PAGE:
Martin St. Louis trade: What does it mean for the Lightning, Rangers?

Jim McIsaac

In a deal that was discussed by both sides in the weeks leading up to the trade deadline, Martin St. Louis was traded for Ryan Callahan and two draft picks. What's it mean for each team?

There's a juggling act to perform if you're the GM of a team involved in a trade deadline rumor. The No. 1 objective is to complete a deal that places competitiveness first, but of course, there's also public perception to deal with.

When trading players like Martin St. Louis and Ryan Callahan, the second tier of that juggling act weighs a bit heavier.

In the weeks leading up to the trade deadline, rumors materialized that had the Rangers and Lightning swapping each team's captain. St. Louis has been a member of the Lightning since the turn of the century. He's won a Stanley Cup in Tampa Bay, has scored 365 goals for the Lightning, and won a Hart Memorial trophy in 2004.

On the other end of the deal was Callahan, the Rangers captain since 2011, a leading shot-blocking forward in the league, and a player who endeared himself to a New York hockey faithful with his wear-it-on-your-sleeve style of play.

In essence, for Glen Sather and Steve Yzerman, it was a hard bargain, for more than strictly the hockey competitiveness standpoint.

But there were also ulterior motives at play. After Yzerman, also an executive director of Hockey Canada, left St. Louis off Canada's initial roster, his relationship with the overlooked winger began to deteriorate. It led to St. Louis requesting a trade, and beginning to force his way out of the Lightning's organization.

And then there was Callahan, who was reportedly originally seeking a seven-year deal in the ballpark of $49 million, too rich for the Rangers' blood. While that term and cap number continued to regress closer to a number Sather would hand out, the message from the Rangers all along was that Callahan would either be re-signed before the deadline, or traded.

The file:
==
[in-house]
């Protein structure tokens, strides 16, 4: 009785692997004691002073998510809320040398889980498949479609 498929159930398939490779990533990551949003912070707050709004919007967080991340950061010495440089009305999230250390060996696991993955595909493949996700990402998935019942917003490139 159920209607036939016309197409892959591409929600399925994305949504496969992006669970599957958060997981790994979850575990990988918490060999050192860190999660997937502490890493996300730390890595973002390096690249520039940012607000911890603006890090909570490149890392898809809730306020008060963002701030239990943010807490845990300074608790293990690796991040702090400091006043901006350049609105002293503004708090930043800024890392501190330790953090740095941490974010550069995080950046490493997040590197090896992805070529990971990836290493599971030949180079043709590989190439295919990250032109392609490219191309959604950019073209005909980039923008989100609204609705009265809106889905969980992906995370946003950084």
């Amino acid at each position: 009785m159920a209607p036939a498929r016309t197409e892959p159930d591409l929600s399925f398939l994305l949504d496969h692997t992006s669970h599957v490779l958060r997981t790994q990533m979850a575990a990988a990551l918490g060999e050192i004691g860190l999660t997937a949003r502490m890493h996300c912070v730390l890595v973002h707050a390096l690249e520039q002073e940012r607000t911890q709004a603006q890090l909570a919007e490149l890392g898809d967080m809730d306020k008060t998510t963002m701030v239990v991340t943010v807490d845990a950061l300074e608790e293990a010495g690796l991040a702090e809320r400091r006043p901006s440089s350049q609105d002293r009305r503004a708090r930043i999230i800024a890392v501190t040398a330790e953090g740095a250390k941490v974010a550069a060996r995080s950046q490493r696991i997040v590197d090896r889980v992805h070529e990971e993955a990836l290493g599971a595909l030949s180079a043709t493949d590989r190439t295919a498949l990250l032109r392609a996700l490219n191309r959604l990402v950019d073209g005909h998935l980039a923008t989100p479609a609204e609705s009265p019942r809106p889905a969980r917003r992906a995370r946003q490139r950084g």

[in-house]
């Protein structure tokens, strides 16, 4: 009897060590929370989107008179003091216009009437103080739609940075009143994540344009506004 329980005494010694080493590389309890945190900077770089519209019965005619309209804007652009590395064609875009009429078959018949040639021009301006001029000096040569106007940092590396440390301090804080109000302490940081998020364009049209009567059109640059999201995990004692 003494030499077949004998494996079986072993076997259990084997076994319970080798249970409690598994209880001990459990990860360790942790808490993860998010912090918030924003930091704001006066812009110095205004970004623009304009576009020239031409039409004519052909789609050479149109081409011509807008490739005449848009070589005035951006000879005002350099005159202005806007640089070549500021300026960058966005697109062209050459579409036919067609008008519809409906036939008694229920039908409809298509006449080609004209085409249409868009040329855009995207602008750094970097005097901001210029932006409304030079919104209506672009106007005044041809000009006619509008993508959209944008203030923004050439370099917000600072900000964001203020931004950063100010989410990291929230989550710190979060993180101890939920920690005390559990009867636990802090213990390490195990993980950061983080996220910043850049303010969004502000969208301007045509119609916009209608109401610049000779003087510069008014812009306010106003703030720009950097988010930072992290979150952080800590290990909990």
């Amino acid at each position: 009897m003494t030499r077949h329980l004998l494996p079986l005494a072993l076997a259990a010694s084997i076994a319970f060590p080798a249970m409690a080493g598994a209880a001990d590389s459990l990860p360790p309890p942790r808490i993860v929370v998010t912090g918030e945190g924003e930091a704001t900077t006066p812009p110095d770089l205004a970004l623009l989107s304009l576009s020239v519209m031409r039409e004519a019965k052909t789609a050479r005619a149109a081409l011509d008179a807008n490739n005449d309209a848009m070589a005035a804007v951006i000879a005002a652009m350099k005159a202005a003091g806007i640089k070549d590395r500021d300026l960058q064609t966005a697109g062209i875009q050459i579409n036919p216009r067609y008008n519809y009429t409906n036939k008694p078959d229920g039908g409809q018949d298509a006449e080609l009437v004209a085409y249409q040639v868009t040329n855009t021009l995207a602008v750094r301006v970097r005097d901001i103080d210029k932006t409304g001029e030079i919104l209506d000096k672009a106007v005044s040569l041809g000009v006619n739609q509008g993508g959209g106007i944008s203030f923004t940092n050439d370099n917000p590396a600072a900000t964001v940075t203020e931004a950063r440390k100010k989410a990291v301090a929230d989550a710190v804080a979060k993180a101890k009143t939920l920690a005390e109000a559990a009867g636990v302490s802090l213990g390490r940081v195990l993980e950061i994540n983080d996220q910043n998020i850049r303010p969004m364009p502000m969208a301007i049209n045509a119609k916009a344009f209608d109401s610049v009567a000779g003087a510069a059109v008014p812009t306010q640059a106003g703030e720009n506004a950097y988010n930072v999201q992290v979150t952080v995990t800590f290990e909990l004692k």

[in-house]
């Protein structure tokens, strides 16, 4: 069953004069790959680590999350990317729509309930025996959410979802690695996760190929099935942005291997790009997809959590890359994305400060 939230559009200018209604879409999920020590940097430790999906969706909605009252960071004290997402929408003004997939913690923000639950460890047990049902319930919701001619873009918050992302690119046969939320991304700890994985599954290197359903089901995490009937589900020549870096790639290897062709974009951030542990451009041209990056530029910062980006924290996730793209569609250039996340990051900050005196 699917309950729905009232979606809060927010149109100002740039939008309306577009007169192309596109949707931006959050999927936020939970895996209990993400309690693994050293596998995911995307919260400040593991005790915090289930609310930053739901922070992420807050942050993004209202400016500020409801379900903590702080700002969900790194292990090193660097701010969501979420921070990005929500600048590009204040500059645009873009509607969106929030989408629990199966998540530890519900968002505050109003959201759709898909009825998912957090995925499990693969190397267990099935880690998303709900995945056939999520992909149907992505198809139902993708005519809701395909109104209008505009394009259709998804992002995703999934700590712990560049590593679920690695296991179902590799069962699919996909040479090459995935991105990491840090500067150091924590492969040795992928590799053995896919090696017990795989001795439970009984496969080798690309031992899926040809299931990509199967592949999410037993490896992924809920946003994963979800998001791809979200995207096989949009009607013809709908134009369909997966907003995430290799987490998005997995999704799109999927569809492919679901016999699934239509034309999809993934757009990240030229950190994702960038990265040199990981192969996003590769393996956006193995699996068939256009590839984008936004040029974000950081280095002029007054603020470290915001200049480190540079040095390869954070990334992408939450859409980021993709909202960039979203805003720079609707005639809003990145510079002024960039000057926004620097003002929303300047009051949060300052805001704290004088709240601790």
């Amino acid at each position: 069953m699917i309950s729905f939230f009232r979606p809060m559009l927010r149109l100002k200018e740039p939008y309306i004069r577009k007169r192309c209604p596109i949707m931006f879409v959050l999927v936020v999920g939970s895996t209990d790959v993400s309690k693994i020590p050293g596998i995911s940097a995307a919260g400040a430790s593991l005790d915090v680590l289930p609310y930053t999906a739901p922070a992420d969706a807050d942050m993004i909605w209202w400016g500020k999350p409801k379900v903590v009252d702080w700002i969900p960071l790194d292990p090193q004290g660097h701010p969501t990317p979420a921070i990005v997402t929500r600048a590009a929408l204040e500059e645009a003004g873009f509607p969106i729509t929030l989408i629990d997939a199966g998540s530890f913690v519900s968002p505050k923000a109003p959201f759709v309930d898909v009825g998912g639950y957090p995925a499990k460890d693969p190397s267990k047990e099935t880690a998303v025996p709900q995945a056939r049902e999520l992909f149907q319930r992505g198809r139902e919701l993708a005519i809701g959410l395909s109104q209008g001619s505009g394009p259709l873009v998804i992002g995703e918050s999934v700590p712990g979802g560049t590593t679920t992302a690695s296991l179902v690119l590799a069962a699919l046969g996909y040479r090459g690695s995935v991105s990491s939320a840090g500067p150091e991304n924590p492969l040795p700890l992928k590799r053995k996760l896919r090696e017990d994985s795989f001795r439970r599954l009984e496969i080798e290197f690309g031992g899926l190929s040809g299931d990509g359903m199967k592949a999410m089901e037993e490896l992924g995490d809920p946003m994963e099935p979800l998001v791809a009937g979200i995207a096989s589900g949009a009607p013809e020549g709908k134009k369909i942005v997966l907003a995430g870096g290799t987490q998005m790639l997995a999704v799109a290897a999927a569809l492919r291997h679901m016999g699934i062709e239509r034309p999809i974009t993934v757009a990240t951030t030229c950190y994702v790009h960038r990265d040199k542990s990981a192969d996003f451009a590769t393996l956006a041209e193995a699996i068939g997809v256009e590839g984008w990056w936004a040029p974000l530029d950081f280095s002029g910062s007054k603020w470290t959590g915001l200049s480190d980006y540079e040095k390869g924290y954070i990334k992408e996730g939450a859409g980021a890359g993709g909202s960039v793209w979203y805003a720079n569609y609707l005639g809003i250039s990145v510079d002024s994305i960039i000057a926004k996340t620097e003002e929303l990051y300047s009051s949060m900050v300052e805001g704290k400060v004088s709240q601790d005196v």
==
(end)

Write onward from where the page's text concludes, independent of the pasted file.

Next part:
So each side had its own pressures, and each side ultimately felt this was the best deal to make given the circumstances. The Rangers sweetened the pot by adding in a 2014 second round pick (that could become a first-rounder if the Rangers reach the Eastern Conference Finals this year), and a first round pick in the heralded 2015 draft.

From a competitive standpoint, the Rangers immediately get a lot better. They add a second, legitimate scoring threat to complement Rick Nash. It's why the 2014 draft pick could end up becoming a first round pick: This deal should make the Rangers a legitimate contender to come out of the Eastern Conference this season. St. Louis will presumably take Callahan's spot in the Rangers line chart along Brad Richards, a former Tampa teammate whom he won a Stanley Cup with in 2004. The Rangers have had their struggles scoring goals since the 2005 lockout, and St. Louis should help with that problem.

Callahan presents his own problems for Tampa Bay. TSN's Bob McKenzie has already reported the Lightning might be viewing Callahan as a rental, and aren't interested in giving out the kind of long-term extension he was seeking from the Rangers. So from Yzerman's perspective, it could mean giving up St. Louis for a few months of Callahan, and two very high draft picks. Of course, Tampa could go on to re-sign Callahan, but make what you will of what that nugget says about where things got to between St. Louis and the organization.

But ultimately, this trade was a lot more than X's and O's, and dollars and cents. The Rangers certainly look like they just got better, while the grade for Tampa Bay is pending Callahan's future. Still, this was the first time in the league's history two teams swapped their captains, and both players were so universally liked by their respective fan bases, there was a lot more at stake.

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